Bayer touted heroin as a “non-addictive” substitute for morphine. They promised the drug could cure tuberculosis, cough, colds, cancer, mental illness, old age, you name it. At the turn of the century, you could walk into a store and buy heroin chewing gum, heroin cough drops, heroin cough syrup, and heroin pills. It didn’t matter if you were a man, woman, or child, as long as you had the required payment - usually five or ten cents.
The only problem was as early as 1899 studies confirmed heroin was more addictive than morphine. In 1899 Horatio Woods, Jr. noted heroin was addictive, and to get the same effect patients needed stronger doses. Two other early studies noted similar effects about heroin use. One was a 1903 report in the Alabama Journal of Medicine, and the other, a 1911 study in the Kentucky Medical Journal.
Surprisingly enough, at the height of this controversy, the American Medical Association (AMA) gave its blessings to heroin in 1907.
After continued complaints about heroin addiction, Bayer gave into public pressures and stopped selling heroin in 1913.
Coca-Cola™ was created in the 1880’s by John Pemberton, a Civil War veteran. The original version contained real cocaine, and was sold as a patent medicine. It was touted as a cure for morphine addiction, headaches, impotence, and similar diseases.
Relief from pain and suffering cost just five cents a bottle.
Rumor has it the company removed most of the active cocaine ingredients in 1904, and all traces were removed by 1929.
The big news today concerns legalizing medicinal and recreational uses of marijuana. What most people forget is for most of America’s past, marijuana was prescribed by doctors as a cure for neuralgia, gonorrhea, headaches, asthma, bronchitis, and menstrual cramps. There’s even some talk George Washington used it to relieve the pains he experienced from toothaches.
Recreational use of marijuana wasn’t considered a major problem until the early 1900’s. Mexicans fleeing the revolution in 1910 ignited the trend here. Because of its ties to illegal immigrants, lots of research was done that tied marijuana use to crime, violence, and other deviant behaviors. By 1930 twenty-nine states passed laws banning marijuana usage.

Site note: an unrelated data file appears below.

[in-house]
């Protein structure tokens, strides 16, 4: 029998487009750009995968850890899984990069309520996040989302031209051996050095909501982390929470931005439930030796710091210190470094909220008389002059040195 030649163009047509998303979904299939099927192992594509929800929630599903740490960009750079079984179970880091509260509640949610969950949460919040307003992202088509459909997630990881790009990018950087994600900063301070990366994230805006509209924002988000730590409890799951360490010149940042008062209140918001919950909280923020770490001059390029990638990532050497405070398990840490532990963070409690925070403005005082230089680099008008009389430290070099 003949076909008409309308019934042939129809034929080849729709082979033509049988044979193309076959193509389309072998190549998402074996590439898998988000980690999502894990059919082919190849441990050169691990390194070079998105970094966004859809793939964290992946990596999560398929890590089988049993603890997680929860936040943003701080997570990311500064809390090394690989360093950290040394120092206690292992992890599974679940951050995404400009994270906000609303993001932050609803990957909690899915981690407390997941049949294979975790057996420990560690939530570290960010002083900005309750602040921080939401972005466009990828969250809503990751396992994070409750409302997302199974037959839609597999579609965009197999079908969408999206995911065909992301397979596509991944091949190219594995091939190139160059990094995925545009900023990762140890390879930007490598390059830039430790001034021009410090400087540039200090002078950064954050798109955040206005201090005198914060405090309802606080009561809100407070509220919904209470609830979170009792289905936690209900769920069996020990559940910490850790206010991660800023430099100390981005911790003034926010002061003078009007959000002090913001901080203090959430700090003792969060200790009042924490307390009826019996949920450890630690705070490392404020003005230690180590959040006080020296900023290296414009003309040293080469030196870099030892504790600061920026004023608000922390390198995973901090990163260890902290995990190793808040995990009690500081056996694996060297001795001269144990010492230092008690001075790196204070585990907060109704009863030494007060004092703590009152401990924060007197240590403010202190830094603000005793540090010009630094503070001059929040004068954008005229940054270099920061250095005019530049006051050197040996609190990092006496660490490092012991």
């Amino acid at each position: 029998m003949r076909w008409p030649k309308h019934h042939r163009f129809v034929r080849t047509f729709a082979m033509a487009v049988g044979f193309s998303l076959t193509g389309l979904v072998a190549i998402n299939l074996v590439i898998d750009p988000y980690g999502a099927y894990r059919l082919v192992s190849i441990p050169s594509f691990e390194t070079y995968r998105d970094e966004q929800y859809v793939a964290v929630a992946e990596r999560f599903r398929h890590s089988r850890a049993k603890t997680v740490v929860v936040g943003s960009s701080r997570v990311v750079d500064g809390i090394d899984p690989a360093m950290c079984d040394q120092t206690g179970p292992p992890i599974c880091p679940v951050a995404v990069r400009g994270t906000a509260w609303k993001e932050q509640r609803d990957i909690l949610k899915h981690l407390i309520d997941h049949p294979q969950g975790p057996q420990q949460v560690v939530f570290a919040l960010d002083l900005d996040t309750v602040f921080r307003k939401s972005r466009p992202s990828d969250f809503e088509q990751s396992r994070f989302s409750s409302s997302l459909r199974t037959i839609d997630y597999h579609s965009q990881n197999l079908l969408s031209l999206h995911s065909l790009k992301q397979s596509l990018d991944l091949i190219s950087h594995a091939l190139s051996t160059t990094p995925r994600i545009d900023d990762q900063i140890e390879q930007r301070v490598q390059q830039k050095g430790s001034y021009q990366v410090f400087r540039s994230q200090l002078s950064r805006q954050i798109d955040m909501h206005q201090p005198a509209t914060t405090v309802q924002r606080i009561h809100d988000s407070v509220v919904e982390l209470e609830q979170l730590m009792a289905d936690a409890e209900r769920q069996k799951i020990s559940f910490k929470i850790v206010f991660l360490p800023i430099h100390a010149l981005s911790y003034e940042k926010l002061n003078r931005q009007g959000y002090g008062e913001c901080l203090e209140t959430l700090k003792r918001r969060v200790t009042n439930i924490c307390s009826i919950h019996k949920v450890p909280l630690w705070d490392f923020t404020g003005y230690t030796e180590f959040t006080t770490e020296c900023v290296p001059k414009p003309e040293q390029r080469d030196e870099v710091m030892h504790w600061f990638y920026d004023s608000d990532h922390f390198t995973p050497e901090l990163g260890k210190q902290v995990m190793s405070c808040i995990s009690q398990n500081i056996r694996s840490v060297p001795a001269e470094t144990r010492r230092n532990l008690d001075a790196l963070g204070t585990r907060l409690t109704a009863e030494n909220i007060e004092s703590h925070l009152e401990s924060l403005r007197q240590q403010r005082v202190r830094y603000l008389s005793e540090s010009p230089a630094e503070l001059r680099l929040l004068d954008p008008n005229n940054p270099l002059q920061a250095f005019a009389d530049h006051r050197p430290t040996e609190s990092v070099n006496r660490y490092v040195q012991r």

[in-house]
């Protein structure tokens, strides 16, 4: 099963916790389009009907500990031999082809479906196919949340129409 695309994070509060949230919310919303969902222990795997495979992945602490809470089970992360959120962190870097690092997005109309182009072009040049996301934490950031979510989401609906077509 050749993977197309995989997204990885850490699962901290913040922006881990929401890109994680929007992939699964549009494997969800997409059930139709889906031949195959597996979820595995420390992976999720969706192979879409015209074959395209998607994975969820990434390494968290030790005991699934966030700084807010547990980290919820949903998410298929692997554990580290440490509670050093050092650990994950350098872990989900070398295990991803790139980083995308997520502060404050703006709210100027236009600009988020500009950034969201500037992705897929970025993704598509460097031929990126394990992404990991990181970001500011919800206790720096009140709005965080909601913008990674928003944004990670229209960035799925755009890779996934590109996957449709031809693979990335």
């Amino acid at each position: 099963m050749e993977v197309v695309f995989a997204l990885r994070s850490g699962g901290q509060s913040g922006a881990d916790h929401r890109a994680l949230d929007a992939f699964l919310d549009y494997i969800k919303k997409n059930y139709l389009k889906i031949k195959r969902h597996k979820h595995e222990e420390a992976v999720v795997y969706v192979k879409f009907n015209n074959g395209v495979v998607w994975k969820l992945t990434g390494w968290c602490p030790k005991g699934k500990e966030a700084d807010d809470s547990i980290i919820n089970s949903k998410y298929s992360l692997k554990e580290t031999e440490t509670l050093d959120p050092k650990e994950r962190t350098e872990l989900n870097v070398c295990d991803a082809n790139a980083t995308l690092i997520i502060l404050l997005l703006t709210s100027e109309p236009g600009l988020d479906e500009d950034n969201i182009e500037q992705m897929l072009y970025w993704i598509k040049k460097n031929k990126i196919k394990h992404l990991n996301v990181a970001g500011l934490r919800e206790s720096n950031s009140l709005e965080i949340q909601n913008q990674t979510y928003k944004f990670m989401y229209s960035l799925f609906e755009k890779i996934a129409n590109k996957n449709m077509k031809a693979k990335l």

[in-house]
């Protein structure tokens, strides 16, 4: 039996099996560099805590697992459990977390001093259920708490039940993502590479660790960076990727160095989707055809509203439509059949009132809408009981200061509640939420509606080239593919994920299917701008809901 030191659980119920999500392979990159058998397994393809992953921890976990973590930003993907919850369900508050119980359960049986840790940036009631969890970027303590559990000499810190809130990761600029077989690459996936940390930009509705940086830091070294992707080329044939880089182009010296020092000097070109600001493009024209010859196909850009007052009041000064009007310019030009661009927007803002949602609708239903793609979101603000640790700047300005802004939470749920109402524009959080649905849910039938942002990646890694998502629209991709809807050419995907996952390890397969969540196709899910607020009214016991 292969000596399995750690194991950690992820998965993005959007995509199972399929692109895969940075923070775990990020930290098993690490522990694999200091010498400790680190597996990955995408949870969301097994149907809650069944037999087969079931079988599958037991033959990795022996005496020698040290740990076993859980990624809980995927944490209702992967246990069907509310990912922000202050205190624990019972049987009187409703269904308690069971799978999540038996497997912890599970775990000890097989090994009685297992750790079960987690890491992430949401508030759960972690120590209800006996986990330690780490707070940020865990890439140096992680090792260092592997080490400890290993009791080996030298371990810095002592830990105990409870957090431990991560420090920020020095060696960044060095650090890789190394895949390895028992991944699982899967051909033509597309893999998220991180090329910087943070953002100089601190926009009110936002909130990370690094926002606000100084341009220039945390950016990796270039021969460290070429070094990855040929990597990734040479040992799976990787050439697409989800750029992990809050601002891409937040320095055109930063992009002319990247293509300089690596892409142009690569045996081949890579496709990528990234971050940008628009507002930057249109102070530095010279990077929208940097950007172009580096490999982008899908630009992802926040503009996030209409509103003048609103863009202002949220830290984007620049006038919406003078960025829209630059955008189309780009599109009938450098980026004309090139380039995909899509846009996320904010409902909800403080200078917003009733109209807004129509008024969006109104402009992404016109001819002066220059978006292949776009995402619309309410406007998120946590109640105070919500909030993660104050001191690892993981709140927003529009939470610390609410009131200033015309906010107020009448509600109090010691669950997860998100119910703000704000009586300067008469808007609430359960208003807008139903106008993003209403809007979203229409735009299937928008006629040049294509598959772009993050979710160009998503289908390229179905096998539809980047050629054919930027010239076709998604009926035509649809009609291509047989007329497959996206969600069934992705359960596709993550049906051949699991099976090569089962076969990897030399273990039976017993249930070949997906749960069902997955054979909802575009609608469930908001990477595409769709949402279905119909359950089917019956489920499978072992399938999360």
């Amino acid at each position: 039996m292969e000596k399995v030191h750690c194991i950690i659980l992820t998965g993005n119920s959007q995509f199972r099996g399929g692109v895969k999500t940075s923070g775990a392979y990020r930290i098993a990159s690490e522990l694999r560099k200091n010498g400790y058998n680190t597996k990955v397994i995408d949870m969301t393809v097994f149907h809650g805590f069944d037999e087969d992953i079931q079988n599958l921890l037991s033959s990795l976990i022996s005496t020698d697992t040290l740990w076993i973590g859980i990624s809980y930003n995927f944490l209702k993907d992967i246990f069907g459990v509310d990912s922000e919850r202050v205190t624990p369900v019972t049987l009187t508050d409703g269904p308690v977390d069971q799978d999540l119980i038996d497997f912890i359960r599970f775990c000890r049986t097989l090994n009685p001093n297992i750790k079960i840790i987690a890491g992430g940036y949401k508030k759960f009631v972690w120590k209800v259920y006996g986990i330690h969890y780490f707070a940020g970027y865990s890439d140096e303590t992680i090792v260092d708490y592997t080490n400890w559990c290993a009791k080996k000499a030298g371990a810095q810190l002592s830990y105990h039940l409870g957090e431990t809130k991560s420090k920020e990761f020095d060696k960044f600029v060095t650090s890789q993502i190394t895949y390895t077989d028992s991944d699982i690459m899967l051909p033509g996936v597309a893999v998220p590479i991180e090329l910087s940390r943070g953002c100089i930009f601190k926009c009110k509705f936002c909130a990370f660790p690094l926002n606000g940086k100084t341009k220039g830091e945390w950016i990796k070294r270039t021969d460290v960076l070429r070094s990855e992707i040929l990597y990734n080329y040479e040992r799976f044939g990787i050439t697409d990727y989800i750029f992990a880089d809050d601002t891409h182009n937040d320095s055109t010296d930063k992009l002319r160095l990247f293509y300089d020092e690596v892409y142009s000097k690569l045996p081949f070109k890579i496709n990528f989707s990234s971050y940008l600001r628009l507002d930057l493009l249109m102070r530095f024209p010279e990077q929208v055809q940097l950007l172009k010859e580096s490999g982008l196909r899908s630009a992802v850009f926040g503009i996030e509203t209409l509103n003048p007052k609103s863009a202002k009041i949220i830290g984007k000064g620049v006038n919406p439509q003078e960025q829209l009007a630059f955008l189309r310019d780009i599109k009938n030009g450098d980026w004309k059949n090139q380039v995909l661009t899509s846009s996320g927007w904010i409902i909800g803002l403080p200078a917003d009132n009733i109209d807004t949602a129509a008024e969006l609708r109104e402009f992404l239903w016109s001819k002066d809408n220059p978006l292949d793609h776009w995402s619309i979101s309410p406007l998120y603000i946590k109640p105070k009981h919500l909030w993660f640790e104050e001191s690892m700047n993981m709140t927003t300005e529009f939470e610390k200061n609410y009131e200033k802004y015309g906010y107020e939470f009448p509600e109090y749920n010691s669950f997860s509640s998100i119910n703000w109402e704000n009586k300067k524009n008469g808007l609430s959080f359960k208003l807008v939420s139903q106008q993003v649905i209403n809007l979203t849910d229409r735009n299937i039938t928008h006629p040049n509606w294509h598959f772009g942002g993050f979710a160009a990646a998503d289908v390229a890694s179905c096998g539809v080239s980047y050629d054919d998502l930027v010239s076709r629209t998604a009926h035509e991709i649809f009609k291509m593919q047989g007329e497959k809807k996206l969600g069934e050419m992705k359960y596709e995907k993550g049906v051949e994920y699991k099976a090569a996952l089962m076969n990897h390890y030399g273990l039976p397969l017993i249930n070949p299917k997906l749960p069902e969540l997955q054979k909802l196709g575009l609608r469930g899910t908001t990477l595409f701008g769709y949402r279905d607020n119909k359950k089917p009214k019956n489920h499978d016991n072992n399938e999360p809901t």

In 1936, French director Louis Gasnier released the film Reefer Madness. The movie was a cautionary tale about the effects of marijuana use on high school students. One student gets high and runs a pedestrian over. Later he is told the person died, and feels no remorse. Other scenes depict students driven to rape, suicide, and madness because of marijuana use. In the final scene, the school principle warns other student not to let these things happen to them.
The next year Congress passed the Marijuana Tax Act which effectively criminalized marijuana use.
The Boggs Act in 1952, and the Narcotics Control Act of 1960, made a first offense for marijuana use punishable by a mandatory sentence of two to ten years in prison, and a fine of up to $20,000.
In 1970, Congress repealed the minimum sentences imposed for marijuana use, and in the following decades many states decriminalized marijuana usage completely.
So the next time you’re watching the evening news with grandma, and she tells you how much better it was in the old days because they didn’t have all of these temptations—tell her, “not so.”